We walked into a tent encampment next to the freeway downtown. We are standing by the off-ramp, surrounded by tents, garbage, and drug paraphernalia. It feels like we are removed from civilization. I have never been in a situation like this and am filled with anxiety. Standing with my canvas tote bag filled with survival items, I make friends quickly. The motor powering this camp is heroin. The engine hums steadily, people of all walks of life coming and going. Black, white, Latino, young, and old. Certain tents seem to be steering the entire camp toward darkness and death. I talk with a woman who says she has been addicted to opioids since she was twelve: “I broke all the bones in my leg. I have metal screws in my knee that expand when it rains. All the pain meds they gave me changed my brain chemistry.” Before I can respond with anything hopeful, she excuses herself and shoots up on the couch in the middle of camp. My coworker is hugging a longtime street friend who is crying. Tears of regret and shame drip into the dirty blankets on the ground because he was unable to go to his dad’s funeral. “I lost my I.D. and couldn’t get a plane ticket.” A resident invites us to go check on the tents toward the back of camp. We walk up the hill and somebody asks us for a Bible. A voice from a tent thanks us for the granola bars and wishes us an enjoyable summer. There is a young married couple frantically pacing up and down the camp as if they are looking for a precious keepsake or long-lost treasure.
It’s hard to make sense of our time under the freeway. Drug addiction brings everyone to the same place of hopelessness, stealing life and dignity. However, the light of Christ shines everywhere. Reminding us in our garbage that we are created in the image of God, created for life. “The light shines in the darkness, and the darkness has not overcome it.” (John 1:5, NIV). The true light of Jesus, which gives light to everyone, has come into the world. (John 1:9). Even under the freeway.
— Michael Cox
The struggle is real
I was handing out survival items with Operation Nightwatch when Felicia approached us. She asked if we were outreach workers and took some socks and water. She was staying in a tiny house village and was trying to get her ID. The Deptartment of Social Services lost the hard copy of her birth certificate and social security card. They were still using paper and didn’t save her ID on a database. The Department of Licensing wasn’t much help either. It has been a five-year struggle. Instead of bitter complaining, Felicia was gracious. “I am praying for a miracle. Because at this point, I don’t know what else to do.” I offer to pray and it’s a good one! Sometimes you just know God is on the move!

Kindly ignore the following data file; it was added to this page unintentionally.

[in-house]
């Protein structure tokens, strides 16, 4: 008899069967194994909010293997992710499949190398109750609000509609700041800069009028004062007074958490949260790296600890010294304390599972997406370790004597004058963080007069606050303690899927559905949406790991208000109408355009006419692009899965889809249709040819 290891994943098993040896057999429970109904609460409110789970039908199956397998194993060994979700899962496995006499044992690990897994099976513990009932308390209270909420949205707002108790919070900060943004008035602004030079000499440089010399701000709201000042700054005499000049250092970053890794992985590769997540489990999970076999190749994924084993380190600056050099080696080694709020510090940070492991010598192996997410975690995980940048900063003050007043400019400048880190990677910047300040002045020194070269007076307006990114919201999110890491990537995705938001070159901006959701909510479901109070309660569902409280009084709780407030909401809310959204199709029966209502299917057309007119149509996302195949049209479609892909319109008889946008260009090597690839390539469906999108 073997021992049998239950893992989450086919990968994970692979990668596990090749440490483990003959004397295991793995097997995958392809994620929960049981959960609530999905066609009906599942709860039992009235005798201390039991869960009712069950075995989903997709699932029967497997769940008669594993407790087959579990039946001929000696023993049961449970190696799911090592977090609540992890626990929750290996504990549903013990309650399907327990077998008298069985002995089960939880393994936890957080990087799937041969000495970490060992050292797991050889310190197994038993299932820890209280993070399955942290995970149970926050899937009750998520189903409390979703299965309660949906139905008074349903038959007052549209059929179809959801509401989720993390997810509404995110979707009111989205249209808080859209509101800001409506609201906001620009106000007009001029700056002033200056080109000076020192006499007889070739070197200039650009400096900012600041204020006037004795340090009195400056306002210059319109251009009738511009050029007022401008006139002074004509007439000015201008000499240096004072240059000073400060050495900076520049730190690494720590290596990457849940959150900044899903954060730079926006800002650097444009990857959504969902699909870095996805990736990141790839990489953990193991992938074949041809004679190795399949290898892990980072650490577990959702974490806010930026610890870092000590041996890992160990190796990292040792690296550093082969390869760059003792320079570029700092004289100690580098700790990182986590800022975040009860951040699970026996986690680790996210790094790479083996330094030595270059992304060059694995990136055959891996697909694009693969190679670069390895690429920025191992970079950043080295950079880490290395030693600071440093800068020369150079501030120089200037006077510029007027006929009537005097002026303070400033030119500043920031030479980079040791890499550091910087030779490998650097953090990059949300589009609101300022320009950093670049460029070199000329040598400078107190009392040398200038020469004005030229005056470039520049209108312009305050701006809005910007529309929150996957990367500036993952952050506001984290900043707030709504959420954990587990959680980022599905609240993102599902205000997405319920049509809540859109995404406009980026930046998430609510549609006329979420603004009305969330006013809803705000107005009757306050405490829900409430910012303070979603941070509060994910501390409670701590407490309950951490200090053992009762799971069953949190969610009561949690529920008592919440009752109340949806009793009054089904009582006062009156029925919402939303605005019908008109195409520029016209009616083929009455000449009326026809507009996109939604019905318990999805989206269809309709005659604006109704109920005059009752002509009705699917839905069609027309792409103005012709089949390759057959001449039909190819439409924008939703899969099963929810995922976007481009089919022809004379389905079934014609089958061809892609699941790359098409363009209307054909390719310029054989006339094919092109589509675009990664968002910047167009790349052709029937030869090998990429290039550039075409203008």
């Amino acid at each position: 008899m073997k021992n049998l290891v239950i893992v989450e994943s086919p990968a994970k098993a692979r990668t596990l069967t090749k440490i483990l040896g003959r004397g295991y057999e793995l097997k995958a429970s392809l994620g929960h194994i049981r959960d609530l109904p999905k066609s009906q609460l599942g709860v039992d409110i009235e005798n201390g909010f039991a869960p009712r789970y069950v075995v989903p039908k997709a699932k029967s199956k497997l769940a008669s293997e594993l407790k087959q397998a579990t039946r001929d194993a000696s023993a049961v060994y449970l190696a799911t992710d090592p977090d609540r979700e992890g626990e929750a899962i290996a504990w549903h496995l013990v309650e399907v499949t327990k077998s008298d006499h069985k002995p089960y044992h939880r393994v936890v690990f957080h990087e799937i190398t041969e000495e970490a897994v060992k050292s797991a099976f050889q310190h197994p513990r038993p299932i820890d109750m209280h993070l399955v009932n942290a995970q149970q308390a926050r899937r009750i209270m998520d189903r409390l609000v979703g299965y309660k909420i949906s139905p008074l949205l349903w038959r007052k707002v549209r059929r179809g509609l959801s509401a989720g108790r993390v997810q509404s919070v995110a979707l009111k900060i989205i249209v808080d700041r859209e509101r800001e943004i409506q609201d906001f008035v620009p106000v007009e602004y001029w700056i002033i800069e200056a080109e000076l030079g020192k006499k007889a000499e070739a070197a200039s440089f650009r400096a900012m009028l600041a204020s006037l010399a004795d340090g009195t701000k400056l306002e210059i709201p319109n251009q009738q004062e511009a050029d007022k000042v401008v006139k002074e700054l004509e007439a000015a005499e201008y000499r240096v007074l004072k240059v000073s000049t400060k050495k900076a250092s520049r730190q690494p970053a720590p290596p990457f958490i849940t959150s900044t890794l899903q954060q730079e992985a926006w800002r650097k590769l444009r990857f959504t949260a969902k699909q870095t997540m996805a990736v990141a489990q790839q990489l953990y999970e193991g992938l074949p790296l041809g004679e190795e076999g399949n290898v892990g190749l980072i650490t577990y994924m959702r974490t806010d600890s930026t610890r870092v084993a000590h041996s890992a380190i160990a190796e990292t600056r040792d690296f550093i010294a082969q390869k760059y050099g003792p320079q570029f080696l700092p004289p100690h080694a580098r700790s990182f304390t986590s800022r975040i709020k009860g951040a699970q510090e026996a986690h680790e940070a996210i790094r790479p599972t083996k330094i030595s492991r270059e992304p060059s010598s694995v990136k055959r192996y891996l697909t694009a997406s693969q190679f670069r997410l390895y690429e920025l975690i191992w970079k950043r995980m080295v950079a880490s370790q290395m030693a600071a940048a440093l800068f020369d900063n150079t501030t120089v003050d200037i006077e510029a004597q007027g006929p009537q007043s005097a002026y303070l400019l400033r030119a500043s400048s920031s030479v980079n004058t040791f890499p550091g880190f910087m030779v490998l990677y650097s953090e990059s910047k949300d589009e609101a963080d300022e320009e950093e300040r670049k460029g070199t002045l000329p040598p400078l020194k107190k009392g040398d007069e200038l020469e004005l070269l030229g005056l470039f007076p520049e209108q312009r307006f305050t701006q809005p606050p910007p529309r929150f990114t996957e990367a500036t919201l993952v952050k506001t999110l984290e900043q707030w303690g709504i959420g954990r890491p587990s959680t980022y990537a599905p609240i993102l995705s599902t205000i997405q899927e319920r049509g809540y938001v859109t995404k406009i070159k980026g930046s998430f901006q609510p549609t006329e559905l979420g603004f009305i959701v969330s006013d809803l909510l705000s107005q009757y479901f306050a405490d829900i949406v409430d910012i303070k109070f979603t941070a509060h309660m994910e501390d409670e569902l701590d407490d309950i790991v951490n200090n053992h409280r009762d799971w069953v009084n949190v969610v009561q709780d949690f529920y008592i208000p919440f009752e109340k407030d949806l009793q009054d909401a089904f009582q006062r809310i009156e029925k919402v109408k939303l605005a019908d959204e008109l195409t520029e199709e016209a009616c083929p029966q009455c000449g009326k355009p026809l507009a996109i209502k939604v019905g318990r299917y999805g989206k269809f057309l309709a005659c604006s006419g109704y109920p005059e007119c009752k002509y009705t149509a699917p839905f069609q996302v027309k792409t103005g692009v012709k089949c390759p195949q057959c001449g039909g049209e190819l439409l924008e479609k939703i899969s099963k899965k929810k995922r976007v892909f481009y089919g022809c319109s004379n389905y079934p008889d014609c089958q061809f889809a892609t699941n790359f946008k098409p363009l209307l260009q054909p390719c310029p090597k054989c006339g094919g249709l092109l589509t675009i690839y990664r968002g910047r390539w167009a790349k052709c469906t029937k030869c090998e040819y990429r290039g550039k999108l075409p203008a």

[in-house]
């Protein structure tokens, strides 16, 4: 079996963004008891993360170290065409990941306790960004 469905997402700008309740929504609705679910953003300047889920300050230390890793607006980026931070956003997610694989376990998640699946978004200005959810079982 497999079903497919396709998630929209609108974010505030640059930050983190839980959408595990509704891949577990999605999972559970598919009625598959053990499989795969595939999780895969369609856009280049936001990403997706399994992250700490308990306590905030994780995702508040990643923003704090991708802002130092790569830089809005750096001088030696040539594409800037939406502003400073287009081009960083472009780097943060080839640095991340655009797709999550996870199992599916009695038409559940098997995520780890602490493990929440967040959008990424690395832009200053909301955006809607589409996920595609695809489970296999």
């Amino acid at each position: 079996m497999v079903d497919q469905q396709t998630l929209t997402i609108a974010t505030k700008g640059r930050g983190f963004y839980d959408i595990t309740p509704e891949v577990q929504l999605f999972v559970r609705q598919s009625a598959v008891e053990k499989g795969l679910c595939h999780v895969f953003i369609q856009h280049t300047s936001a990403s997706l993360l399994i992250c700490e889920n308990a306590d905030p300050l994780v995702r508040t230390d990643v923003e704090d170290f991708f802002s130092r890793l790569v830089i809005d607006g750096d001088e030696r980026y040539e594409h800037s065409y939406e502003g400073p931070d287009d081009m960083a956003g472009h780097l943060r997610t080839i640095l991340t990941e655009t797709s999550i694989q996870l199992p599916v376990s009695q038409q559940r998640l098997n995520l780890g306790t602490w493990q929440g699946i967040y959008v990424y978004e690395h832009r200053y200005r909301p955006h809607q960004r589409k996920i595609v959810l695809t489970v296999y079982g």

I run into Felicia three months later. She is still staying at a tiny house village. I visit her village all the time and don’t remember ever talking to her. Yay for getting older! She finally has her ID. She can start applying for jobs and has a few promising leads. Felicia recaps the very real struggle of obtaining identification while living on the street. “People steal your stuff. It’s fifty-four dollars for a replacement ID card. You need to establish residency even if you don’t have an address. A cable bill or piece of mail can work if you have some other supporting document. You can get food stamps from the government but the DOL won’t accept your EBT card as proof of being a person.” Her ID drama ended when she got sealed medical records. “They don’t list medical records as an approved document, but they accepted it. People on the streets have all been to the emergency room!”
We’re sitting on the sidewalk in front of the grocery store laughing about the real struggle for identity. A thirty-something man walks over and offers us a pack of cigars. It’s open and one is missing. How strange. He leaves and we speculate on his plans. “He’s going to make a blunt and is easing his guilt with tobacco charity.” Felicia gets up and tosses them in the trash can. We laugh some more and talk about dogs. A few weeks ago, someone broke into her tiny house and stole her dog. She is confused why the culprit didn’t get arrested. I offer to start a GoFundMe site to see if we can get her a new canine companion. Smiles and tears commence. We both agree that spending time with dogs is way better than dealing with people. Especially people at the Department of Identification! “May he defend the cause of the poor of the people, give deliverance to the children of the needy, and crush the oppressor!” (Psalms 72:4 ESV).
— Michael Cox